Then nothing came of this.

Jumping ahead to January of 2010, Twohy stated the following:

The Brazilian Job probably isn't happening. I wrote it years ago, and they just keep rolling it over on IMDb. Paramount—what can I say?

Whomp whomp.

Seth Green added fuel to the fire that was created by the doubt. In June of 2010, he was quoted as saying:

The Brazilian Job doesn't exist actually [..]  [it’s a] wonderful myth of IMDb.

Bizarrely though, in July of 2010, Mark Wahlberg stated that the film was in “active” production. This is likely nonsense though because over a decade later, nothing has ever come of this. No updates, no murmurings of it reentering production, nothing. For all intents and purposes, The Brazilian Job is as real as Half-Life 3. Though that isn’t where the story ends. There is a pretty big rumor that exists surrounding what came of those scripts that were used. So before we get to my personal take, let’s go over said rumor.

Life in the Fast Lane - Was The Script Repurposed And Become Fast Five?

An extremely popular theory surrounding The Brazilian Job is that the script—or one of the scripts—for it was repurposed for the 2011 film Fast Five—the fifth entry in the wildly successful Fast and Furious franchise. The film is notable for being the first one to score a “Fresh” rating on Rottentomatoes (77%, which made it Certified Fresh).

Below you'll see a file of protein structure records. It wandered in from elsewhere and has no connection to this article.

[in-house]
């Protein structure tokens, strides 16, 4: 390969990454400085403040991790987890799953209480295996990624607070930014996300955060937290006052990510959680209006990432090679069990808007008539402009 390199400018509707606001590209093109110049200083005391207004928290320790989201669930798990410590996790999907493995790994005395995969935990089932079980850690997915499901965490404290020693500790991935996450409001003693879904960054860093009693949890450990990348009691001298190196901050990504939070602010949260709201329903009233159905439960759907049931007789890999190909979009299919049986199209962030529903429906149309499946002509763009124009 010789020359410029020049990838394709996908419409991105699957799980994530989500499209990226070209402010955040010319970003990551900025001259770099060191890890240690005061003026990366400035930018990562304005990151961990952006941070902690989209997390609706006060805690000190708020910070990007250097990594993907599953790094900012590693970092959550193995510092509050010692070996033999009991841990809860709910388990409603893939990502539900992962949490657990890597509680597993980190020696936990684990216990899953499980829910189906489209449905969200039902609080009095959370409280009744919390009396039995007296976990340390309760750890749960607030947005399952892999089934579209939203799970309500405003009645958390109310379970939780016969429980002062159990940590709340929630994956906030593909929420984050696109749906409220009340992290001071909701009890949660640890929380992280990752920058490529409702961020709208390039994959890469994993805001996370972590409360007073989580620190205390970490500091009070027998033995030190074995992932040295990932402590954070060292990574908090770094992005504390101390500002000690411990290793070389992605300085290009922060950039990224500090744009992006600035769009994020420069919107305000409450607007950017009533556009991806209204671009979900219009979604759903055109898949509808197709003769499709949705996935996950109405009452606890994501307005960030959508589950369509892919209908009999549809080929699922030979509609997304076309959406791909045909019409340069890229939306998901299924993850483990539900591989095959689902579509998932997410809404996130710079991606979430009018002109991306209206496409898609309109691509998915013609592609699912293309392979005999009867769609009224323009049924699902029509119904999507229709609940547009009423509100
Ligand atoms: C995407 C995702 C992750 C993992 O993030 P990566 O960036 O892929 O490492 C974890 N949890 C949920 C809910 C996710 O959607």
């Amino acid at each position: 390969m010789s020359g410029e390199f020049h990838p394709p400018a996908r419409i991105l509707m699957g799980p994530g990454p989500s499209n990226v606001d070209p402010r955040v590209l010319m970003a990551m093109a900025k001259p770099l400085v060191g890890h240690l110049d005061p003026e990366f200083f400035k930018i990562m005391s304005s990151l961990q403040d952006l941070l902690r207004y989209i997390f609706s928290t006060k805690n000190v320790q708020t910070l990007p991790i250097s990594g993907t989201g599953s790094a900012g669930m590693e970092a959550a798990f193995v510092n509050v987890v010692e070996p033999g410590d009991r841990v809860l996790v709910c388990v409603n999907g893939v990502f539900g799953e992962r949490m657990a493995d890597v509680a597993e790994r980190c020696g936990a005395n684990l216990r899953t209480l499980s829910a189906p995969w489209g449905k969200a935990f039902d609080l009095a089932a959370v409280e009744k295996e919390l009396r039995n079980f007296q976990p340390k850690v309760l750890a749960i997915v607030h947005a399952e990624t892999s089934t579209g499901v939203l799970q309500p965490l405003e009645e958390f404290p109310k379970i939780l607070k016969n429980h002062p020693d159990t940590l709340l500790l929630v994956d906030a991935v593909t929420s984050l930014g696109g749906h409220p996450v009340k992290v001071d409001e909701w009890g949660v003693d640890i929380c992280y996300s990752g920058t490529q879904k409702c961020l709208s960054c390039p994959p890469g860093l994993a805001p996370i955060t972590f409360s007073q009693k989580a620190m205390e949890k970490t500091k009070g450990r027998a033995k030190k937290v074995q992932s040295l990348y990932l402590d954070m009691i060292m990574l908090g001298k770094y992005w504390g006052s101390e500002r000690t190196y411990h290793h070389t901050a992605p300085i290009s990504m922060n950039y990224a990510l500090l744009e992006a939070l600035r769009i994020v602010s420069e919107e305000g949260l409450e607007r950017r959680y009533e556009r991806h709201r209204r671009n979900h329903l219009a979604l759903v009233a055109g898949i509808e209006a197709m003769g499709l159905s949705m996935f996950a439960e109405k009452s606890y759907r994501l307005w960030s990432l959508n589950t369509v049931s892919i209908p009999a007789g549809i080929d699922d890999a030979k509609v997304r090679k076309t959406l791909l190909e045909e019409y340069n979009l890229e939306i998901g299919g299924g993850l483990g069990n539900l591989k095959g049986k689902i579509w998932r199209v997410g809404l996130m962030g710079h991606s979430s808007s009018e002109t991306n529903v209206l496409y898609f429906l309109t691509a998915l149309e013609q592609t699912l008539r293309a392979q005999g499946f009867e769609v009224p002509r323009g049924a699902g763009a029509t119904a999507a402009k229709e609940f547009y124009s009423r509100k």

Fast Five takes place in Rio de Janeiro and centers on Dominic Torreto’s crew pulling off a heist which will yield them $100,000,000 in US dollars. However, Dwayne “The Rock” Johnson’s character, Luke Hobbs, stands in the way to take down Dom and friends before they can pull it off.

Or, in simpler terms: vroom vroom, crash, punch, zoom, talk, vroom, crash, boom.

Easy-peasy stuff, so where do the similarities come in? Well, while the two studios behind both films are different (The Italian Job’s remake was distributed by Paramount Pictures and Fast Five was distributed by Universal Studios), it’s possible the script was shopped around for other purposes. It’s possible that Universal may have purchased it and had minor rewrites done on it to utilize it for the next Fast and Furious film.

Other similarities—in the characters specifically—can be found thanks to a Reddit post on r/movies by u/smallpau1. This is from 7 years ago and while they aren’t exactly convincing, I still think it’s worth pointing out before we get to the next part of this theory. These similarities are as follows:

I couldn't believe how many similarities there was between Fast Five and Italian Job. They need fast cars for the heist, so they gather them, and use an abandoned warehouse to do test runs. One of their own dies, to make the team push forward to get the job done. And it turns out, Brazilian Job's plot is basically the same as Fast Five. A team of (more on these similarities later) thieves band together for a $100M heist in Rio de Janiero, Brazil.

As for the team they get in Fast Five [Fast Five / Italian Job]

Chameleon/Someone to blend in

Han / Stella

Fast Talker

Roman / Charlie

Electrician/Tech Savvy

Tej(Luda) / Napster


Tego & Rico / Left Ear

Brawn (Back up every position)

Gisele / Handsome Rob

Safe Crackers

Tej / Stella


Everyone / Everyone